Skip to main content

Table 3 Antimicrobial actions needed for increasing of sepsis therapy effectiveness

From: Sepsis: mechanisms of bacterial injury to the patient

Antimicrobials Needed actions and available agents and technologies
New antibiotics Should be able to:
a. dissolve in bacterial polysaccharides (capsule, biofilm) – not available.
b. kill bacteria in the condition of low metabolic activity – not available.
c. penetrate erythrocyte membrane and accumulate inside erythrocytes – not available.
d. overcome bacterial adaptation and resistance – not available.
Exotoxin neutralizing compounds Should be able to:
a. cross-react with more than one exotoxin (available agents: synthetic peptide 6343 and antibody to the 6348 peptide).
b. inhibit exotoxin production (available agents: synthesized α-globin chain peptides, synthetic variants of α-globin chain peptides, human defensins).
c. reduce toxic shock mortality by suppressing TNF-alpha (available agent: glycerol monolaurate (GML).
d. target exotoxins (available agents: recombinant monoclonal antibodies)
e. neutralize the activity of superantigens (available agent: polyspecific immunoglobulin G (IVIG).
Endotoxin neutralizing compounds Should be able to:
a. neutralize endotoxins (available agents: peptides modified by lipophilic moieties and non-peptidic molecules, particularly lipopolyamines (synthetic peptides, based on the endotoxin-binding domains of natural binding proteins such as lactoferrin, Limulus anti-LPS factor, NK-lysin, cathelicidins).
b. neutralize TNF (available agent: anti-TNF antibodies).
c. endotoxin removal (available: extracorporeal endotoxin removal devices or endotoxoid based vaccines).
Bacterial capsule affecting agents Should be able to:
inhibit tyrosine phosphatase (PTP) and a protein tyrosine kinase (available agent: Fascioquinol E).
Bacterial biofilm affecting agents Should be able to:
a. inhibit biofilm formation and motility (available agents: brominated furanones, ursine triterpenes, corosolic acid, asiatic acid, 3-indolylacetonitrile; indole).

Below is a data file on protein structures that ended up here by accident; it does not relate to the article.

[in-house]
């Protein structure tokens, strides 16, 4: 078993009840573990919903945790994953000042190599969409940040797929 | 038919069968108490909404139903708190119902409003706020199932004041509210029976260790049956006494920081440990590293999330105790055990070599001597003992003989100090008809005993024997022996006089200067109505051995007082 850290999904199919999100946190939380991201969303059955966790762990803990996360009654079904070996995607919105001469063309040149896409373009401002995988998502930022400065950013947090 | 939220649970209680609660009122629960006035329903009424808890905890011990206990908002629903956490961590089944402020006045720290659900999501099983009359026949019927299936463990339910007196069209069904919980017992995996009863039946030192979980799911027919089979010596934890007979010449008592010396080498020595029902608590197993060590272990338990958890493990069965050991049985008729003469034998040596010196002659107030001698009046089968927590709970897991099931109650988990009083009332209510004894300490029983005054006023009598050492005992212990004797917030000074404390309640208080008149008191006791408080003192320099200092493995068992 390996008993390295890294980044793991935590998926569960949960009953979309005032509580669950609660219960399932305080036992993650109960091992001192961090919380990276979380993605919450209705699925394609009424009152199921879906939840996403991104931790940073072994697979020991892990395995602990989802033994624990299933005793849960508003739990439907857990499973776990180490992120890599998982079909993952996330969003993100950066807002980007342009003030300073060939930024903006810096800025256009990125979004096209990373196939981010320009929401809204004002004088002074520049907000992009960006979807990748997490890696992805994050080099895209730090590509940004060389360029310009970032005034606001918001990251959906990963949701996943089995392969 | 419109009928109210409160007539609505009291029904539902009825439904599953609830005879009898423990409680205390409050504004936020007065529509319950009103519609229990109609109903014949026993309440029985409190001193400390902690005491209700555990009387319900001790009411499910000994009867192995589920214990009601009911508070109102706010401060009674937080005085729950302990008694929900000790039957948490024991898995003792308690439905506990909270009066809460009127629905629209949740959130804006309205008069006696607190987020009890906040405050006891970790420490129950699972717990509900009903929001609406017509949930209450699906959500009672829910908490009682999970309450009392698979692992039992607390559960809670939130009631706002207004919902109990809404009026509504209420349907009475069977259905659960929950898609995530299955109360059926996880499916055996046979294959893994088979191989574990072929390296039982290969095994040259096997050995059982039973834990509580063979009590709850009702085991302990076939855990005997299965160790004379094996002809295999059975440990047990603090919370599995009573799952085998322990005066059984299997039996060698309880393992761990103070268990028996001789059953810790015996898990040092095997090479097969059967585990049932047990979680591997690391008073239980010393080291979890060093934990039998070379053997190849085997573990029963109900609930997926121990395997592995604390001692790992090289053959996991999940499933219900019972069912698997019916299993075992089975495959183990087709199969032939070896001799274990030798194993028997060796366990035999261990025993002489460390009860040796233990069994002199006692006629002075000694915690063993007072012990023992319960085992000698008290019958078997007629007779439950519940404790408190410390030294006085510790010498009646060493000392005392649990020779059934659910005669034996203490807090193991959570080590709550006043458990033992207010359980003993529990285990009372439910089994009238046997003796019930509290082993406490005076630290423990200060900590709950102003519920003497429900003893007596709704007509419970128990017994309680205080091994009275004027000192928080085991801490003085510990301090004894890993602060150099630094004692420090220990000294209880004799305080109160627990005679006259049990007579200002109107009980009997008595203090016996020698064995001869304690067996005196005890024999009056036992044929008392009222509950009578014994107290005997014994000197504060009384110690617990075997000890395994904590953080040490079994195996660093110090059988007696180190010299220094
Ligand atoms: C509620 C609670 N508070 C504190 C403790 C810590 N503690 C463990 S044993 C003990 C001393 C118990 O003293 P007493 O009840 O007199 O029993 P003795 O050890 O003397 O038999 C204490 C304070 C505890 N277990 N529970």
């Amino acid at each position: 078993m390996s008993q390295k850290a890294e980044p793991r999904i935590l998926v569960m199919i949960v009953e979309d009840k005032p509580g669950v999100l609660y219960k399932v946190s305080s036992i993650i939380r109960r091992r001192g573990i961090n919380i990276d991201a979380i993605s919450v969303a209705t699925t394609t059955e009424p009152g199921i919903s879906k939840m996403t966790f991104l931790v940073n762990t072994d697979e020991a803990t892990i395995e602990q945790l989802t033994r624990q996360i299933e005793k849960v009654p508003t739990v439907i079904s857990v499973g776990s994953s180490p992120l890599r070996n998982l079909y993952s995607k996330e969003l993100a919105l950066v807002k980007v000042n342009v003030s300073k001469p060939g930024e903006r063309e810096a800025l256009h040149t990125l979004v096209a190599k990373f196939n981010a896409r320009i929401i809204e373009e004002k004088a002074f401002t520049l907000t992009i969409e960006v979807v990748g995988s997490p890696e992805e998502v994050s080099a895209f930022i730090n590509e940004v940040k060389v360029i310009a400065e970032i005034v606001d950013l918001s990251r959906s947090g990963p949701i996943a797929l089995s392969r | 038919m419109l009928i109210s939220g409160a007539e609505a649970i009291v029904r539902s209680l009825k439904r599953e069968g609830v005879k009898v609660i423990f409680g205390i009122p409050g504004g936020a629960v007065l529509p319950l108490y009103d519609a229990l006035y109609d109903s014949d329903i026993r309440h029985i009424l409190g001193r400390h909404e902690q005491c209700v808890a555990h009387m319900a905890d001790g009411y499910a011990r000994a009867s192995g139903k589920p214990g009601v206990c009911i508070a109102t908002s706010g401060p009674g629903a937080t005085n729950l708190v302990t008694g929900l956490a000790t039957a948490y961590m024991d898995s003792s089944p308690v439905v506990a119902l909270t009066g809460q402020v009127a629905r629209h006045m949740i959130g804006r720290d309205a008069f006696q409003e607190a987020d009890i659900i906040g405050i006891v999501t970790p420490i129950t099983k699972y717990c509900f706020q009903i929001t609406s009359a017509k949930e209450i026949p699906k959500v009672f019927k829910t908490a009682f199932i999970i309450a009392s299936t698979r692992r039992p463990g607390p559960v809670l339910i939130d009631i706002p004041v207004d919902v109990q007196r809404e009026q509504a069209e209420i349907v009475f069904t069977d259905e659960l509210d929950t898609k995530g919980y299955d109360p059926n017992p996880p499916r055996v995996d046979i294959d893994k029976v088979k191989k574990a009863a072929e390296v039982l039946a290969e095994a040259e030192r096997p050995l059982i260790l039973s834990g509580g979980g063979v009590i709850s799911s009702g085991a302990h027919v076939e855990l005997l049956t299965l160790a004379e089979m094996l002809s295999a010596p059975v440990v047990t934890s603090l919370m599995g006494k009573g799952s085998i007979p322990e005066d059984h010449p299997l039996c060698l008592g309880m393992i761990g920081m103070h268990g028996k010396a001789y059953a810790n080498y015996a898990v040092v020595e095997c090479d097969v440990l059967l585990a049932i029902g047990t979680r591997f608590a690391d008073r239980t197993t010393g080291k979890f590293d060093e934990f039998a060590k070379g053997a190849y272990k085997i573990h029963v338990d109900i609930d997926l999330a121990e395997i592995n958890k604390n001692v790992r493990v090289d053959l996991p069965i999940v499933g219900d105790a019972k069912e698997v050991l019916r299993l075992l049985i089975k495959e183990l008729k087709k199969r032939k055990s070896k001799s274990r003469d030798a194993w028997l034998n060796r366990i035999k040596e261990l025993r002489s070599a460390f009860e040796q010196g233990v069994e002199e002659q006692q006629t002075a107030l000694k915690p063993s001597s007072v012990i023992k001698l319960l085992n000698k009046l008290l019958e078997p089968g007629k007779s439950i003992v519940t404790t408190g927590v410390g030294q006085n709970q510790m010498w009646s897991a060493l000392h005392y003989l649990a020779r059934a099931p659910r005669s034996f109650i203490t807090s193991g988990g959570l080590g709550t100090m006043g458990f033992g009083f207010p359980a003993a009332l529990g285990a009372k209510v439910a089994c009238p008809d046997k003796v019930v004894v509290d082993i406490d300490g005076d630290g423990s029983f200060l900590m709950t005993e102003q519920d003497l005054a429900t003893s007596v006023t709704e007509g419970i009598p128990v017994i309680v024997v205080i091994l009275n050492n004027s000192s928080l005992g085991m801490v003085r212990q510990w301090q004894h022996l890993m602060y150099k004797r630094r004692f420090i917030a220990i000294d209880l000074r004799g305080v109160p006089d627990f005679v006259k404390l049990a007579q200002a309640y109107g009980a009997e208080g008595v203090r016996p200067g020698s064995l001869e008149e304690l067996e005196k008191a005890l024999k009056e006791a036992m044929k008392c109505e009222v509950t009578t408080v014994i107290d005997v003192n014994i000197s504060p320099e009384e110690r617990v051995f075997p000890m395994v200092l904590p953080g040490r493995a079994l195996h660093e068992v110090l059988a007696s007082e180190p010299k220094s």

b. exhibit antimicrobial and antibiofilm properties (available agents: N-acyl homoserine lactones, cationic molecules with an excess of lysine and arginine residues, d-amino acids, monomeric trimethylsilane (TMS), 1-alkylquinolinium bromide ionic liquids).
c. affect integrity of biofilms by degrading nucleic acid scaffold components of the extracellular matrix (available agents: nucleases such as DNase and RNase).
d. target matrix-associated proteins (available agents: serine proteases).
e. degrade poly-N-acetylglucosamine (PNAG), a major polysaccharide component of many bacterial extracellular matrices (available agent: Dispersin B).
f. disperse biofilm (available agent: nitric oxide (NO).
Agents that inhibit and neutralize hemolysins Should be able to:
a. inhibit the production of α-hemolysin (available agents: Totarol, cAMP).
b. bound to lipoteichoic acids (available agent: apolipophorin (ApoLp).
Agents that inhibie antioxidantenzymes Should be able to:
a. inhibit superoxide dismutase (available agents: the manganese and zinc binding protein calprotectin (CP).
b. inhibit catalase – not available.
c. inhibit glutathione peroxidase – not available.
Agents of “Biological antibacterial weapon” Bacteriophage therapy
Therapy by Bdellovibrio like organisms
Saccharomyces therapy
Technical devices for bacteria clearing from the bloodstream Should be able to:
a. remove bacteria and their toxins (available technologies: micro-encapsulated albumin activated charcoal (ACAC), magnetic nanoparticles (MNPs) modified with bis-Zn-DPA, bacteria binding synthetic ligands, magnetic nanobeads coated with an engineered human opsonin—mannose-binding lectin (MBL), synthetic pyrolysed carbon monolith, venovenous hemofiltration (CVVHF) combined with plasmapheresis.